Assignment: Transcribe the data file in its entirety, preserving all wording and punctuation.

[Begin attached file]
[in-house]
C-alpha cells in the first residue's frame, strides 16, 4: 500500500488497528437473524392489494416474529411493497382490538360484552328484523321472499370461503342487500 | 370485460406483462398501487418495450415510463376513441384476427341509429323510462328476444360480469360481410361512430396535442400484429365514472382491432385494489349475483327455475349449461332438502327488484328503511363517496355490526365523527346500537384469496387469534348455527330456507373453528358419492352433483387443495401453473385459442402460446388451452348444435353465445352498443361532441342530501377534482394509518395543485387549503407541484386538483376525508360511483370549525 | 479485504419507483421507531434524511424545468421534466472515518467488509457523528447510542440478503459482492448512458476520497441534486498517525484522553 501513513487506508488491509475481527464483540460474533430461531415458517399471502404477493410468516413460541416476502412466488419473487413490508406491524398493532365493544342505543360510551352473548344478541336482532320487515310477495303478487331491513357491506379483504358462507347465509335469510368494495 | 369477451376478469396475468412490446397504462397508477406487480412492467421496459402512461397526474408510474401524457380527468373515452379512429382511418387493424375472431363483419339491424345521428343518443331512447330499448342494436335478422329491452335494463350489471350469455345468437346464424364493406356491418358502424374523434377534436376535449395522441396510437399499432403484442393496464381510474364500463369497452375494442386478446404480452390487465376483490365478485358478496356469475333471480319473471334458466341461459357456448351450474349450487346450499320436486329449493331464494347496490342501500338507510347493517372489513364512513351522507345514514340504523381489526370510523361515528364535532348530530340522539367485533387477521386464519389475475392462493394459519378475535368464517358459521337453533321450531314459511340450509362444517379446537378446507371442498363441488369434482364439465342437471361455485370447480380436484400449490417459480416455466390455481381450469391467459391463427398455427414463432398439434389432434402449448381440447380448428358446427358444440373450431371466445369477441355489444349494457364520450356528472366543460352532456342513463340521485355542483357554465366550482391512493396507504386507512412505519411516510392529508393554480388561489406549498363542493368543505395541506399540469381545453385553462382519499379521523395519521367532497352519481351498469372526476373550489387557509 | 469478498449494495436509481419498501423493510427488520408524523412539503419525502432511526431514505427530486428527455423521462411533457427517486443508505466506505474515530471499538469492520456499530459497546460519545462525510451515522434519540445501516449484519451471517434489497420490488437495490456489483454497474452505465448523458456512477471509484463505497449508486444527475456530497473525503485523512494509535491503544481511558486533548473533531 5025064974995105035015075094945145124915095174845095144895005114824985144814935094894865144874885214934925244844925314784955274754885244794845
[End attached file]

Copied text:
[in-house]
C-alpha cells in the first residue's frame, strides 16, 4: 500500500488497528437473524392489494416474529411493497382490538360484552328484523321472499370461503342487500 | 370485460406483462398501487418495450415510463376513441384476427341509429323510462328476444360480469360481410361512430396535442400484429365514472382491432385494489349475483327455475349449461332438502327488484328503511363517496355490526365523527346500537384469496387469534348455527330456507373453528358419492352433483387443495401453473385459442402460446388451452348444435353465445352498443361532441342530501377534482394509518395543485387549503407541484386538483376525508360511483370549525 | 479485504419507483421507531434524511424545468421534466472515518467488509457523528447510542440478503459482492448512458476520497441534486498517525484522553 501513513487506508488491509475481527464483540460474533430461531415458517399471502404477493410468516413460541416476502412466488419473487413490508406491524398493532365493544342505543360510551352473548344478541336482532320487515310477495303478487331491513357491506379483504358462507347465509335469510368494495 | 369477451376478469396475468412490446397504462397508477406487480412492467421496459402512461397526474408510474401524457380527468373515452379512429382511418387493424375472431363483419339491424345521428343518443331512447330499448342494436335478422329491452335494463350489471350469455345468437346464424364493406356491418358502424374523434377534436376535449395522441396510437399499432403484442393496464381510474364500463369497452375494442386478446404480452390487465376483490365478485358478496356469475333471480319473471334458466341461459357456448351450474349450487346450499320436486329449493331464494347496490342501500338507510347493517372489513364512513351522507345514514340504523381489526370510523361515528364535532348530530340522539367485533387477521386464519389475475392462493394459519378475535368464517358459521337453533321450531314459511340450509362444517379446537378446507371442498363441488369434482364439465342437471361455485370447480380436484400449490417459480416455466390455481381450469391467459391463427398455427414463432398439434389432434402449448381440447380448428358446427358444440373450431371466445369477441355489444349494457364520450356528472366543460352532456342513463340521485355542483357554465366550482391512493396507504386507512412505519411516510392529508393554480388561489406549498363542493368543505395541506399540469381545453385553462382519499379521523395519521367532497352519481351498469372526476373550489387557509 | 469478498449494495436509481419498501423493510427488520408524523412539503419525502432511526431514505427530486428527455423521462411533457427517486443508505466506505474515530471499538469492520456499530459497546460519545462525510451515522434519540445501516449484519451471517434489497420490488437495490456489483454497474452505465448523458456512477471509484463505497449508486444527475456530497473525503485523512494509535491503544481511558486533548473533531 5025064974995105035015075094945145124915095174845095144895005114824985144814935094894865144874885214934925244844925314784955274754885244794845